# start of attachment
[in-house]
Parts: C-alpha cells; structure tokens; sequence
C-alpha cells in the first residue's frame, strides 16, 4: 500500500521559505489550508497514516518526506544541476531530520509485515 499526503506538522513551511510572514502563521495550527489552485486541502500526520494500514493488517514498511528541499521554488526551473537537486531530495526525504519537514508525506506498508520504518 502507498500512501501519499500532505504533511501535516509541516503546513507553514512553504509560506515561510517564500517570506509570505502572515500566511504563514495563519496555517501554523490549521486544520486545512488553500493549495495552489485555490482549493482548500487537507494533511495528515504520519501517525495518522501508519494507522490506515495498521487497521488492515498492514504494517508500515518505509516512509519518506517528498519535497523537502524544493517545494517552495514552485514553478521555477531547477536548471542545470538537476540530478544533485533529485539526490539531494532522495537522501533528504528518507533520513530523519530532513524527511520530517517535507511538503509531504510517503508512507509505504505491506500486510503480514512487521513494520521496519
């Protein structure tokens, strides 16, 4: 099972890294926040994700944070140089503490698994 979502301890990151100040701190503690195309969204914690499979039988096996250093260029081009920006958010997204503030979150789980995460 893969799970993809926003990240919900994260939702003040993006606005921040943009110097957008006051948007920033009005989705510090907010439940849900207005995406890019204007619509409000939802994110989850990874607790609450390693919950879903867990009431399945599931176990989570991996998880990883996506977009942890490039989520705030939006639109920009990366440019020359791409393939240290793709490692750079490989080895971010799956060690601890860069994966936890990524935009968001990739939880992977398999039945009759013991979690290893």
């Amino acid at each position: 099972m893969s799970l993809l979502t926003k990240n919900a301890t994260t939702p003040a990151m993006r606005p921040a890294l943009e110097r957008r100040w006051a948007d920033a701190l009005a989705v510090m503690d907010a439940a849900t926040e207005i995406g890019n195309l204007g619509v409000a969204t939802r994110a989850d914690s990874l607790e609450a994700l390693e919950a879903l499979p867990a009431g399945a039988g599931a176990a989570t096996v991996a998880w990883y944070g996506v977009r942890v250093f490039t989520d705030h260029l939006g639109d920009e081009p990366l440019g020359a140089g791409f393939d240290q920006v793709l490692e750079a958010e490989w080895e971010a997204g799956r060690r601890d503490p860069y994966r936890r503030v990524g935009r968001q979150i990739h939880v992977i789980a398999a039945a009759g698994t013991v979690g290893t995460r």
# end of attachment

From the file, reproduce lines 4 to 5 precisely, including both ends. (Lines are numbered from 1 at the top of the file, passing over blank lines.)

């Protein structure tokens, strides 16, 4: 099972890294926040994700944070140089503490698994 979502301890990151100040701190503690195309969204914690499979039988096996250093260029081009920006958010997204503030979150789980995460 893969799970993809926003990240919900994260939702003040993006606005921040943009110097957008006051948007920033009005989705510090907010439940849900207005995406890019204007619509409000939802994110989850990874607790609450390693919950879903867990009431399945599931176990989570991996998880990883996506977009942890490039989520705030939006639109920009990366440019020359791409393939240290793709490692750079490989080895971010799956060690601890860069994966936890990524935009968001990739939880992977398999039945009759013991979690290893």
């Amino acid at each position: 099972m893969s799970l993809l979502t926003k990240n919900a301890t994260t939702p003040a990151m993006r606005p921040a890294l943009e110097r957008r100040w006051a948007d920033a701190l009005a989705v510090m503690d907010a439940a849900t926040e207005i995406g890019n195309l204007g619509v409000a969204t939802r994110a989850d914690s990874l607790e609450a994700l390693e919950a879903l499979p867990a009431g399945a039988g599931a176990a989570t096996v991996a998880w990883y944070g996506v977009r942890v250093f490039t989520d705030h260029l939006g639109d920009e081009p990366l440019g020359a140089g791409f393939d240290q920006v793709l490692e750079a958010e490989w080895e971010a997204g799956r060690r601890d503490p860069y994966r936890r503030v990524g935009r968001q979150i990739h939880v992977i789980a398999a039945a009759g698994t013991v979690g290893t995460r």